The lesson: Kick into high gear immediately, because it’s never too soon to begin the scholarship hunt.

2. Target the single best scholarship sources: colleges and universities

It is possible that you or your child could win scholarships from private sources, like corporations or foundations. But you are likely to fare much better by targeting scholarships and institutional aid if it’s offered directly from your chosen college or university.

  • For starters, only about one in eight undergraduates at four-year schools win private scholarships. But more than half of all students seeking bachelor’s degrees get scholarships right from their schools.

  • Additionally, private scholarship awards are typically smaller and account for just 7 percent of all free money for college, whereas colleges and universities dole out larger sums.

  • Finally, institutional scholarships are frequently renewable — meaning the student benefits from these awards year after year. By contrast, most private scholarships are one-time awards.

The lesson: Your scholarship search should center first and foremost on the free money you could receive from your target list of colleges and universities. Look specifically for campuses that offer merit aid, which is based on factors like academic, artistic or athletic accomplishment, as opposed to need-based aid, which is tied to your family’s assets and income.

Realize that merit aid is usually easier to get if you are in the top 20 percent of a college’s academic profile, in terms of grades and test scores among its admitted students.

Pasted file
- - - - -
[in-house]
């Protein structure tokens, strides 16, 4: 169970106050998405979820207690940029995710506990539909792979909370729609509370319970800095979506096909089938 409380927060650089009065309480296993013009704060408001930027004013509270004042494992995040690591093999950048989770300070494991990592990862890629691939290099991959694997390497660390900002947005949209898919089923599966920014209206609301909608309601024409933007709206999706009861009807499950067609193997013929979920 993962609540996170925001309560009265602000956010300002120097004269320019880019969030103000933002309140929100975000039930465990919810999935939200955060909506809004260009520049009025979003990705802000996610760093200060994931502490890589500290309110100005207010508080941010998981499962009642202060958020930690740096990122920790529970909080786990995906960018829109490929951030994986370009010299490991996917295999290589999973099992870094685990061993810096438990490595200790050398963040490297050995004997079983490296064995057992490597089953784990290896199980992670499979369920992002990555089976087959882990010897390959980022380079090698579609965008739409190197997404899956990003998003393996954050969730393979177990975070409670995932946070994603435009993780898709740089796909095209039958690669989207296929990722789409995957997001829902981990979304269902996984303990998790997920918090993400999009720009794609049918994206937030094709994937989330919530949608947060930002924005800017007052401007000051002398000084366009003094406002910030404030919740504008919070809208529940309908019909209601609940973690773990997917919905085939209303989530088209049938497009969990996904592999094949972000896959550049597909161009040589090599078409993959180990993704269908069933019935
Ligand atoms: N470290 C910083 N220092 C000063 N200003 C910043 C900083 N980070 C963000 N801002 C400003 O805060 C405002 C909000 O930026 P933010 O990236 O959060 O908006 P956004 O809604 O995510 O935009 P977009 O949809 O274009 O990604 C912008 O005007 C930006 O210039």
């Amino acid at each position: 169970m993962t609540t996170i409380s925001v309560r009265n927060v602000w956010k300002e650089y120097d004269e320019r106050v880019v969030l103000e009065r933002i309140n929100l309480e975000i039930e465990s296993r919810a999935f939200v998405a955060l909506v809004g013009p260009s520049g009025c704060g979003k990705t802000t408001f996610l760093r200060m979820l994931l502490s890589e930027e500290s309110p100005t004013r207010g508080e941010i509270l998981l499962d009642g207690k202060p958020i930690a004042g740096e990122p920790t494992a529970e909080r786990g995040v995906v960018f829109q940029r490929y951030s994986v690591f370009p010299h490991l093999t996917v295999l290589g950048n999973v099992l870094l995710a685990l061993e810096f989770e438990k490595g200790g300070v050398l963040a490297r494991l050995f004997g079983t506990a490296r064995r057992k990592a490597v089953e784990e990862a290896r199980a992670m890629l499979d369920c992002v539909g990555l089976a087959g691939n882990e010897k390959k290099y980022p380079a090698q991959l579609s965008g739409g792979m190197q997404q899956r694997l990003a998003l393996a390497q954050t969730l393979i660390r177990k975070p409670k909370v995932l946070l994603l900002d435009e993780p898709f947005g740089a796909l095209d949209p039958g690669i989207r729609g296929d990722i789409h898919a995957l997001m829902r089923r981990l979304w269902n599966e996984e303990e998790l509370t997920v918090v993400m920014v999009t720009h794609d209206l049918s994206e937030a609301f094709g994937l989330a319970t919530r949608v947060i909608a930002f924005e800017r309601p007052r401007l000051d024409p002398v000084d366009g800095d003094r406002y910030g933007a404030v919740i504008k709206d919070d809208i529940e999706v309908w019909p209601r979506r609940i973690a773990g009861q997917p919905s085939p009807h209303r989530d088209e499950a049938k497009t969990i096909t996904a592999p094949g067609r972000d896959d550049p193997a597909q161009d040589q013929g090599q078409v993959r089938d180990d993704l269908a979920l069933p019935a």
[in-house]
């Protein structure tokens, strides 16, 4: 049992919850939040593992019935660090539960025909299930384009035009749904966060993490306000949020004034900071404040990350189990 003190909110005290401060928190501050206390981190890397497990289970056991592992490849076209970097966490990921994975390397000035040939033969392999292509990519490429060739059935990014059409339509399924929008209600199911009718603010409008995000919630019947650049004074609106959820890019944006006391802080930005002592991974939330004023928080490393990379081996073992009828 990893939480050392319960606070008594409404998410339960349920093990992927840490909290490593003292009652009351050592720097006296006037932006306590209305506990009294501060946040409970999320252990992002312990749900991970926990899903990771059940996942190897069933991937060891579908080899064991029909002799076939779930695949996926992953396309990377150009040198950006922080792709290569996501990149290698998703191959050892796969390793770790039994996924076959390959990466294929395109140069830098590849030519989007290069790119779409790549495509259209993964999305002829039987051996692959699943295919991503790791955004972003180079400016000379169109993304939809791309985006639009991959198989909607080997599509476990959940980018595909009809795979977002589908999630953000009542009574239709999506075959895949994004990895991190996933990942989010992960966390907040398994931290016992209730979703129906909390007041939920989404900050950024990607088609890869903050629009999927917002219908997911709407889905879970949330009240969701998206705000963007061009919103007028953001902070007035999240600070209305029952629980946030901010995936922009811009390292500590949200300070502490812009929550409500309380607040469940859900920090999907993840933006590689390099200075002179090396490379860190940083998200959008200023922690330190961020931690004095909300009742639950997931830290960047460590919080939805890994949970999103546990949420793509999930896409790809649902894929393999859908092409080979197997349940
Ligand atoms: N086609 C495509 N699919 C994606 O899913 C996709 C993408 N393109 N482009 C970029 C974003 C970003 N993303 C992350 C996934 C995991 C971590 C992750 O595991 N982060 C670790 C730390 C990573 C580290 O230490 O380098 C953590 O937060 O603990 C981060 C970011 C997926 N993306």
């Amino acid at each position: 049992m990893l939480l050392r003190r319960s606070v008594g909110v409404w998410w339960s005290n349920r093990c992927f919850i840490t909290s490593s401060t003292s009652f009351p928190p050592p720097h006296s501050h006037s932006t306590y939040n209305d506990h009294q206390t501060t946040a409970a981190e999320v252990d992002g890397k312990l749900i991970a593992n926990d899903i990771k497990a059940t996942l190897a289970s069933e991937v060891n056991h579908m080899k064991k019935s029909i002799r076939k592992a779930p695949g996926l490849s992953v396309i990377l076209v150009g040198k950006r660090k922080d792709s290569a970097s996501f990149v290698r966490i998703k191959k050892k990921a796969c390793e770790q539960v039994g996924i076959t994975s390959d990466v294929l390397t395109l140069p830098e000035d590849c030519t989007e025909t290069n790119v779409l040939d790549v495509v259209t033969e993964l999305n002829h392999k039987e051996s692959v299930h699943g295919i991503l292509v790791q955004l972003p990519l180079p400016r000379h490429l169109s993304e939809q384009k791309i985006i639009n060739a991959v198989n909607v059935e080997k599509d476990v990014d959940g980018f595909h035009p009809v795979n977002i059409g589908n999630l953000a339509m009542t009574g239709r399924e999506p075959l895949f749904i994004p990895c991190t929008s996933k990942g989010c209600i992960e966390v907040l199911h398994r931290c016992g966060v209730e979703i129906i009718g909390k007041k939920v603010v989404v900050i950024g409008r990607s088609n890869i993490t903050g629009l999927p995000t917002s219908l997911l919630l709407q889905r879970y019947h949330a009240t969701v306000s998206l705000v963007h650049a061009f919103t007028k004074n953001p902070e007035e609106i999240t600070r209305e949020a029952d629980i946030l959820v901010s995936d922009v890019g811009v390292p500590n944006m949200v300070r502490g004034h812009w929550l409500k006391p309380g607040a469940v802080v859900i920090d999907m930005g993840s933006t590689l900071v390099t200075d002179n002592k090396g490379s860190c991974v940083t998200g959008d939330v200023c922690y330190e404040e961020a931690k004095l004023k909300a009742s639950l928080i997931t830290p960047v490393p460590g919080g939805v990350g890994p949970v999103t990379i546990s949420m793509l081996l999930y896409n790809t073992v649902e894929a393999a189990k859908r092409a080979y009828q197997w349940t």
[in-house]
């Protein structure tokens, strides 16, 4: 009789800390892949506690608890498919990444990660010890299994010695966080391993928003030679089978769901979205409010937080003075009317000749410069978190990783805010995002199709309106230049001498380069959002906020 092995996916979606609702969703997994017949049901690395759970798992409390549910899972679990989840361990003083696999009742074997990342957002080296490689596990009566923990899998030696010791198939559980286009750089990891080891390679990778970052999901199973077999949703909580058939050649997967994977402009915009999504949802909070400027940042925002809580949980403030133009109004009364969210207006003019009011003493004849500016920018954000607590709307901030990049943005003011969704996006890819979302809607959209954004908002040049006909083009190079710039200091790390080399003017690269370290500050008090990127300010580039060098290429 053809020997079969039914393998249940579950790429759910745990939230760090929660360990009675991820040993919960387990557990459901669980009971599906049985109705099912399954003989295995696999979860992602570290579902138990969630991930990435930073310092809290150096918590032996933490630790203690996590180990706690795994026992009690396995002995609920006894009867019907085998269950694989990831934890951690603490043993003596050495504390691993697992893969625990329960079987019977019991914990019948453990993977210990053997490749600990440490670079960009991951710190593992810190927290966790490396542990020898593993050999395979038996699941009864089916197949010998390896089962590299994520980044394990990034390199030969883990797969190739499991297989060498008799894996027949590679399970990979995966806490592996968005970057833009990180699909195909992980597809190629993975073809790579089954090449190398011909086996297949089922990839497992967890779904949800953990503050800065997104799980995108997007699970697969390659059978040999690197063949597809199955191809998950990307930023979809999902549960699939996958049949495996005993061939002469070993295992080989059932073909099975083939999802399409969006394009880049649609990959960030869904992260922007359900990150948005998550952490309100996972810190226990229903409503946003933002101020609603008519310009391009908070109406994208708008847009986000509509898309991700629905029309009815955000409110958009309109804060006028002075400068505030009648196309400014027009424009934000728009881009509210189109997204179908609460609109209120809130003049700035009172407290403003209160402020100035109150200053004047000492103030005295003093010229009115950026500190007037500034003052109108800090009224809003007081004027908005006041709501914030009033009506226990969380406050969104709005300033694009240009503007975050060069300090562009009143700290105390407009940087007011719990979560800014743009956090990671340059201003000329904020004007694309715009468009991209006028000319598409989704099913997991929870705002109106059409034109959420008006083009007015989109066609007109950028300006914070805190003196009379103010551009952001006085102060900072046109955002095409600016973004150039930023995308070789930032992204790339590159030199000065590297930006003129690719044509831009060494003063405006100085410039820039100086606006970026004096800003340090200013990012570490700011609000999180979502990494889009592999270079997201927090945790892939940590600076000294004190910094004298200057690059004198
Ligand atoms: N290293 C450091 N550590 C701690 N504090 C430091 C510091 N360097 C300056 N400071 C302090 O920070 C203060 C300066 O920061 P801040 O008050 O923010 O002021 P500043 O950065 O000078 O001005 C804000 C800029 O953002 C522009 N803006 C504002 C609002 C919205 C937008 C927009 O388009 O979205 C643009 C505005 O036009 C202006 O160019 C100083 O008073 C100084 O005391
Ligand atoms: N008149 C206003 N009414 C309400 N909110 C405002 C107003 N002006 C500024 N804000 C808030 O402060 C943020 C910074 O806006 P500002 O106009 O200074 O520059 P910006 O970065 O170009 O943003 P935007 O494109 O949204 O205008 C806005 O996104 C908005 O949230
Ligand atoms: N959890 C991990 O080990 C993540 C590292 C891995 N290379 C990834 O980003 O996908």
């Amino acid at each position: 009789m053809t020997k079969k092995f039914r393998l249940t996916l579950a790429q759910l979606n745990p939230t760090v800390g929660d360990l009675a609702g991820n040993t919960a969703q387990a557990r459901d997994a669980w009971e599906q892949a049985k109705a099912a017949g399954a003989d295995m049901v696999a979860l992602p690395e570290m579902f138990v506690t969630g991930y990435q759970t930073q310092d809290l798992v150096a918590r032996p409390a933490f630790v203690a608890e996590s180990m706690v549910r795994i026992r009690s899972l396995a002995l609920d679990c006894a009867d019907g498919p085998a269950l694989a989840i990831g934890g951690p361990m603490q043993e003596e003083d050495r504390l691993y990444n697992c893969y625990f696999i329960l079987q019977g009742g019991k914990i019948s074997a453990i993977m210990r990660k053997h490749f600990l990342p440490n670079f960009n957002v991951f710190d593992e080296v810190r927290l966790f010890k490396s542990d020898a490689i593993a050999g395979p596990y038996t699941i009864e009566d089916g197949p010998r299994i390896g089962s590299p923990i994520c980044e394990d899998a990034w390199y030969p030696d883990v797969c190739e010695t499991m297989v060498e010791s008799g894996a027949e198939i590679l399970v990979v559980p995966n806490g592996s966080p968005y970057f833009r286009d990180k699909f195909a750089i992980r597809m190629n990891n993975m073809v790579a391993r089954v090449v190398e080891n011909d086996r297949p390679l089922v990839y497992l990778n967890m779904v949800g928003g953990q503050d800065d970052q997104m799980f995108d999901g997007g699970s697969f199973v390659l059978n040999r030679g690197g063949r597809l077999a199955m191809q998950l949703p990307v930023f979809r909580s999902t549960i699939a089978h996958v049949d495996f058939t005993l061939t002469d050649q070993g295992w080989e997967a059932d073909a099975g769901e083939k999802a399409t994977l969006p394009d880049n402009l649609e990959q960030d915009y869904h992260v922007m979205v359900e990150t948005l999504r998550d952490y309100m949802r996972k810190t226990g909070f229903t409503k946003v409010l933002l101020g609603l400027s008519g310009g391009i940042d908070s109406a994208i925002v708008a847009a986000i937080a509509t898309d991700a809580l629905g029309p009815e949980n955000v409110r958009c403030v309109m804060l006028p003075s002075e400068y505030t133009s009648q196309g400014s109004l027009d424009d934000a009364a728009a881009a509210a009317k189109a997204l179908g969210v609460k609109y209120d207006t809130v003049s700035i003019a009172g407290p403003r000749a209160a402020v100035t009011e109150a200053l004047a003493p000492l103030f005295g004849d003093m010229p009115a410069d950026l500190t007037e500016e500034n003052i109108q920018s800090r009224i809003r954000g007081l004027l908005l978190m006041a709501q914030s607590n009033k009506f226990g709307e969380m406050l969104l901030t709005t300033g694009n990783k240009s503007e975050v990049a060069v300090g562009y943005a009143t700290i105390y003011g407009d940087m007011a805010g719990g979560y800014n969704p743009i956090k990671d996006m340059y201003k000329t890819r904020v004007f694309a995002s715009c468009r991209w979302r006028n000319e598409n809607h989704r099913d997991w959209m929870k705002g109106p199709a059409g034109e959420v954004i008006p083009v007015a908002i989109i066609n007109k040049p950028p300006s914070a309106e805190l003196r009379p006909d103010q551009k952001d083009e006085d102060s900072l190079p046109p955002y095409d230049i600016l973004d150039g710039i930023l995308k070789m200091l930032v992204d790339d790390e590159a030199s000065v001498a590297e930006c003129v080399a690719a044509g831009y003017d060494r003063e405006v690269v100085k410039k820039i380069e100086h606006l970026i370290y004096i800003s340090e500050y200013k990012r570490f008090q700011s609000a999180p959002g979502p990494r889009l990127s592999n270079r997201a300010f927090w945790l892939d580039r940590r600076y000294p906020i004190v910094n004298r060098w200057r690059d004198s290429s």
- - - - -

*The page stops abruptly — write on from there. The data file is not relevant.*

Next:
3. Pursue activities that support scholarship goals

Targeting UT Austin as one of her top-choice colleges led to a huge scholarship bonanza for Aziza — largely because her student profile made her a standout applicant.

Among her credentials: She was an A-student with a 2230 SAT score and plenty of AP classes. She was also a National Merit Scholar, president of the French club, founder of a multicultural club, a theater kid who did community service, and more.

Tip: To aid your scholarship search, create a student resume and an activities sheet that highlights all work experience, awards, community involvement or other personal and academic highlights.

The net result: Aziza was accepted into UT’s Business Honors Program (BHP) and given a $10,000 a year BHP Scholarship. Since it’s a renewable award during her sophomore, junior and senior years, that’s a total of $40,000 we won’t have to pay.

4. Look for additional sources of institutional aid

Equally important to our success was the fact that winning that competitive BHP Scholarship made Aziza eligible for an additional, key source of institutional aid: an out-of-state tuition waiver.

This tuition waiver isn’t technically a scholarship. No matter what you call it, though, this institutional aid is directly tied to her scholarship, and it certainly translates into dollars saved for our family.

With the out-of-state tuition waiver from UT Austin, instead of getting billed the out-of-state rate of $38,126 for tuition and fees, she is charged the in-state rate of just $10,738.

The value of that waiver: a whopping $27,388 per year (or $109,552 over four years).